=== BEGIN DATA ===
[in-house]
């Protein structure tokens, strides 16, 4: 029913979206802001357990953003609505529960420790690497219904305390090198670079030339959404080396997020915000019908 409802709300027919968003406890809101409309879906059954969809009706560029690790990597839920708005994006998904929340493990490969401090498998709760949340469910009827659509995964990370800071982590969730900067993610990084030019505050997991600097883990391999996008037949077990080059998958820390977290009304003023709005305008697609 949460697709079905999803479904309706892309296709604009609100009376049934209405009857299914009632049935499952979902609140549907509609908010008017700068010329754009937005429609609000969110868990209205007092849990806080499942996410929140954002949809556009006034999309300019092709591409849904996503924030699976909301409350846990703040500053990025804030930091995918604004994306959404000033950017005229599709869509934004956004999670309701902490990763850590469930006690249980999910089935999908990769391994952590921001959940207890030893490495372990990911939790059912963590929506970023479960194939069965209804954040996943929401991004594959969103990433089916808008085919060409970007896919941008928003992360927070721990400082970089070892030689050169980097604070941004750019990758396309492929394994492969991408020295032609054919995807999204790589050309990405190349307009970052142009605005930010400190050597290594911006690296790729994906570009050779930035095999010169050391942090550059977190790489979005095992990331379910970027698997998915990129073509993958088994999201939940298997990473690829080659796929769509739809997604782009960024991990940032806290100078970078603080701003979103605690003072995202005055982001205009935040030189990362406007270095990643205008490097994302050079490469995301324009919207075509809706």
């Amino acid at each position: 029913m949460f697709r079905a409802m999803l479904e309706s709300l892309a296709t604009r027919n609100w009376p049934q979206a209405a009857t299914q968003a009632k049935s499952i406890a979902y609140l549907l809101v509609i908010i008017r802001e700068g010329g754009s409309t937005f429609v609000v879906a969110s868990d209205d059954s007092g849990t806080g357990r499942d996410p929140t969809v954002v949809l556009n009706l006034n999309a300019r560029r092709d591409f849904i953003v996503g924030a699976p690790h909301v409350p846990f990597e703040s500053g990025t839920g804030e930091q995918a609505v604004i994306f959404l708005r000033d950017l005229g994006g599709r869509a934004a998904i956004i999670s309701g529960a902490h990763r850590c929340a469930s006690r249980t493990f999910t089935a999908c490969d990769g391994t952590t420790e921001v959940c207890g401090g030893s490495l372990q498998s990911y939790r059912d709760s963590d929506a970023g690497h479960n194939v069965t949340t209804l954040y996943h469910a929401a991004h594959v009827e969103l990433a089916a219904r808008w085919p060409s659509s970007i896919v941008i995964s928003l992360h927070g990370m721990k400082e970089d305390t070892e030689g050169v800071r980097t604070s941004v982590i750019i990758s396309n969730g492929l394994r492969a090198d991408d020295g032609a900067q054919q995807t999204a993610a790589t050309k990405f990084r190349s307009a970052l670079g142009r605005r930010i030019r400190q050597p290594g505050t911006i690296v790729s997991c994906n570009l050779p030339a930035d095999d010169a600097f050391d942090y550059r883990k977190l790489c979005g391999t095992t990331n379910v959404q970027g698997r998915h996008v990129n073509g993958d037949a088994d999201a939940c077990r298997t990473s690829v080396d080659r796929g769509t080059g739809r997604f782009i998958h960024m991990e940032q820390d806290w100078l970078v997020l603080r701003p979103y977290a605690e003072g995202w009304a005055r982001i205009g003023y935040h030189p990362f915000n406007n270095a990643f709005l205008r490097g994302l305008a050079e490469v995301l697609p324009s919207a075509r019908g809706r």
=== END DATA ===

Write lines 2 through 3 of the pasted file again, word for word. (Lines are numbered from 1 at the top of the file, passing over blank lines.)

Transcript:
């Protein structure tokens, strides 16, 4: 029913979206802001357990953003609505529960420790690497219904305390090198670079030339959404080396997020915000019908 409802709300027919968003406890809101409309879906059954969809009706560029690790990597839920708005994006998904929340493990490969401090498998709760949340469910009827659509995964990370800071982590969730900067993610990084030019505050997991600097883990391999996008037949077990080059998958820390977290009304003023709005305008697609 949460697709079905999803479904309706892309296709604009609100009376049934209405009857299914009632049935499952979902609140549907509609908010008017700068010329754009937005429609609000969110868990209205007092849990806080499942996410929140954002949809556009006034999309300019092709591409849904996503924030699976909301409350846990703040500053990025804030930091995918604004994306959404000033950017005229599709869509934004956004999670309701902490990763850590469930006690249980999910089935999908990769391994952590921001959940207890030893490495372990990911939790059912963590929506970023479960194939069965209804954040996943929401991004594959969103990433089916808008085919060409970007896919941008928003992360927070721990400082970089070892030689050169980097604070941004750019990758396309492929394994492969991408020295032609054919995807999204790589050309990405190349307009970052142009605005930010400190050597290594911006690296790729994906570009050779930035095999010169050391942090550059977190790489979005095992990331379910970027698997998915990129073509993958088994999201939940298997990473690829080659796929769509739809997604782009960024991990940032806290100078970078603080701003979103605690003072995202005055982001205009935040030189990362406007270095990643205008490097994302050079490469995301324009919207075509809706």
């Amino acid at each position: 029913m949460f697709r079905a409802m999803l479904e309706s709300l892309a296709t604009r027919n609100w009376p049934q979206a209405a009857t299914q968003a009632k049935s499952i406890a979902y609140l549907l809101v509609i908010i008017r802001e700068g010329g754009s409309t937005f429609v609000v879906a969110s868990d209205d059954s007092g849990t806080g357990r499942d996410p929140t969809v954002v949809l556009n009706l006034n999309a300019r560029r092709d591409f849904i953003v996503g924030a699976p690790h909301v409350p846990f990597e703040s500053g990025t839920g804030e930091q995918a609505v604004i994306f959404l708005r000033d950017l005229g994006g599709r869509a934004a998904i956004i999670s309701g529960a902490h990763r850590c929340a469930s006690r249980t493990f999910t089935a999908c490969d990769g391994t952590t420790e921001v959940c207890g401090g030893s490495l372990q498998s990911y939790r059912d709760s963590d929506a970023g690497h479960n194939v069965t949340t209804l954040y996943h469910a929401a991004h594959v009827e969103l990433a089916a219904r808008w085919p060409s659509s970007i896919v941008i995964s928003l992360h927070g990370m721990k400082e970089d305390t070892e030689g050169v800071r980097t604070s941004v982590i750019i990758s396309n969730g492929l394994r492969a090198d991408d020295g032609a900067q054919q995807t999204a993610a790589t050309k990405f990084r190349s307009a970052l670079g142009r605005r930010i030019r400190q050597p290594g505050t911006i690296v790729s997991c994906n570009l050779p030339a930035d095999d010169a600097f050391d942090y550059r883990k977190l790489c979005g391999t095992t990331n379910v959404q970027g698997r998915h996008v990129n073509g993958d037949a088994d999201a939940c077990r298997t990473s690829v080396d080659r796929g769509t080059g739809r997604f782009i998958h960024m991990e940032q820390d806290w100078l970078v997020l603080r701003p979103y977290a605690e003072g995202w009304a005055r982001i205009g003023y935040h030189p990362f915000n406007n270095a990643f709005l205008r490097g994302l305008a050079e490469v995301l697609p324009s919207a075509r019908g809706r």